Ann’s Place
Provides counseling, support groups, and wellness activities for people with cancer and their caregivers and family.

The Gathering Place
The Gathering Place offers free programs and services addressing the emotional, physical, spiritual and social needs of people affected by cancer.

Helpful books

Books for children about death, dying, and grief

Always by My Side
For ages 4 to 8
Author: Susan Kerner

Everett Anderson’s Goodbye
For ages 5 to 8
Author: Lucille Clifton

Gentle Willow: A Story for Children about Dying
For ages 4 to 8
Author: Joyce C. Mills

The Fall of Freddie the Leaf
For ages 4 and up
Author: Leo Buscaglia

The Goodbye Book
For ages 3 to 6
Author: Todd Parr

Lifetimes: A Beautiful Way to Explain Death to Children
For ages 5 and older
Author: Bryan Mellonie

The Memory Box: A Book about Grief
For ages 4 to 9
Author: Joanna Rowland

I Miss You: A First Look at Death
For ages 4 to 8
Author: Pat Thomas and Leslie Harker

The Next Place
For ages 5 and older
Author: Warren Hanson

Sad Isn’t Bad: A Good-Grief Guidebook for Kids Dealing with Loss
For ages 6 to 9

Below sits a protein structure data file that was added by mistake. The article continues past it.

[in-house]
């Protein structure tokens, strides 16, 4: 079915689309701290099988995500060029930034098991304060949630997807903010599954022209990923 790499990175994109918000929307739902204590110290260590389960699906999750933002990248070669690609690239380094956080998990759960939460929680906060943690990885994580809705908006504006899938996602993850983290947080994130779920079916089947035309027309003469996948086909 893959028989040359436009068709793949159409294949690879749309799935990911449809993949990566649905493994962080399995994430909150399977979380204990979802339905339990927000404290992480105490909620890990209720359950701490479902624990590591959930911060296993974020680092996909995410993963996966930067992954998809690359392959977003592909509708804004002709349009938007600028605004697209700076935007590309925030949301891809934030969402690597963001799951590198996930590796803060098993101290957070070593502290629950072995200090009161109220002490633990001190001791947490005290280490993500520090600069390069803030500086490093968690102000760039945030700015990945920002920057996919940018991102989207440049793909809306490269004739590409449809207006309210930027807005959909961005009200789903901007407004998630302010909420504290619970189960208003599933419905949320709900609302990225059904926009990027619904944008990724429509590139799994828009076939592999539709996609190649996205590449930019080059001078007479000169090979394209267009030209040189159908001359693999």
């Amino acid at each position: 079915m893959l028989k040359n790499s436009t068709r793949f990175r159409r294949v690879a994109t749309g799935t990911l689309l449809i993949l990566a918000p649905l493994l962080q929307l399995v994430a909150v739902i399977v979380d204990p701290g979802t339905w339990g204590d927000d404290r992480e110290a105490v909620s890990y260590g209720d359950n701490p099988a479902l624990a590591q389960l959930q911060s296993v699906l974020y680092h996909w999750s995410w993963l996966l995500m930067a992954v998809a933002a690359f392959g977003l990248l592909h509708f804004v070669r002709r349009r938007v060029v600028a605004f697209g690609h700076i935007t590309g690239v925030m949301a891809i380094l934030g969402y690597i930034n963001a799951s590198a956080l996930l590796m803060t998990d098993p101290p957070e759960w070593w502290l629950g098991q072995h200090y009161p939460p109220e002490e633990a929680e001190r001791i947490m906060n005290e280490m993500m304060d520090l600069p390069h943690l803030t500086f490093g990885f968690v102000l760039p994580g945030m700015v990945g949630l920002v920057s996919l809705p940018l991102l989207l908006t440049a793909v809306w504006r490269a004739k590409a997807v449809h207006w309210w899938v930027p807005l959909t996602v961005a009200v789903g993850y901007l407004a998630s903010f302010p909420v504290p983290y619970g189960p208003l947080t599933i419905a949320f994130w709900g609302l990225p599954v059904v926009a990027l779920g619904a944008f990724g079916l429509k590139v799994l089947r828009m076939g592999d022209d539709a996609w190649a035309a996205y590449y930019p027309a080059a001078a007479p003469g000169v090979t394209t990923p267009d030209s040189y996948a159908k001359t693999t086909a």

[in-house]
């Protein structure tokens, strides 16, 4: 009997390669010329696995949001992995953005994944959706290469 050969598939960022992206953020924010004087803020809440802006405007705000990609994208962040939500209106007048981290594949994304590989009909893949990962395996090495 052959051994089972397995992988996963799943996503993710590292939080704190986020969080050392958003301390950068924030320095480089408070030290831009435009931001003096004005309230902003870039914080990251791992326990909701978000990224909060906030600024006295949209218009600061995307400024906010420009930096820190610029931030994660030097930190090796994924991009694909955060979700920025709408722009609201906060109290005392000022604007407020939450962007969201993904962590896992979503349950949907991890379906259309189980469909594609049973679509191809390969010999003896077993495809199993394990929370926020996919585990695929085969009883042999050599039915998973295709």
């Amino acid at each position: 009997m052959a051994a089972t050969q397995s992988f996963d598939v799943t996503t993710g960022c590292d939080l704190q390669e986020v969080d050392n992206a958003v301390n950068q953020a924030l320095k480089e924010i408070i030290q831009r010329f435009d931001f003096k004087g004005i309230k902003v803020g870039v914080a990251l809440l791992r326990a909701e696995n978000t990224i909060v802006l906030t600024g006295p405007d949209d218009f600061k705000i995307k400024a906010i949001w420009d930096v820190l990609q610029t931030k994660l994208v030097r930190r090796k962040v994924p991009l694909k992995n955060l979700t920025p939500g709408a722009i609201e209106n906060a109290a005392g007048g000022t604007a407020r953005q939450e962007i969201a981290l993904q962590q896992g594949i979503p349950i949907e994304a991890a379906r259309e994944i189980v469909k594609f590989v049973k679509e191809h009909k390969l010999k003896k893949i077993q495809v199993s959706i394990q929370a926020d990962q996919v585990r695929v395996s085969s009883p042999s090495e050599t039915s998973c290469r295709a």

Author: Michaelene Mundy

Samantha Jane’s Missing Smile: A Story About Coping with the Loss of a Parent
For ages 5 to 8
Author: Julie Kaplow and Donna Pincus

Saying Goodbye to Daddy
For ages 4 and older
Author: Judith Vigna

Tear Soup: A Recipe for Healing After Loss
For ages 8 and older
Author: Pat Schwiebert

What on Earth Do You Do When Someone Dies?
For ages 5 to 10
Author: Trevor Romain

When Dinosaurs Die: A Guide to Understanding Death
For ages 4 to 7
Author: Laurie Kransy Brown and Marc Brown

Where Are You? A Child’s Book about Loss
For ages 4 to 8
Author: Laura Olivieri

Activity books for children about death, dying, and grief

Help Me Say Goodbye: Activities for Helping Kids Cope When a Special Person Dies
For ages 5 to 8
Author: Janis Silverman

When Someone Very Special Dies: Children Can Learn to Cope with Grief
For ages 9 to 12
Author: Marge Heegaard

Last Updated

Monday, December 12, 2022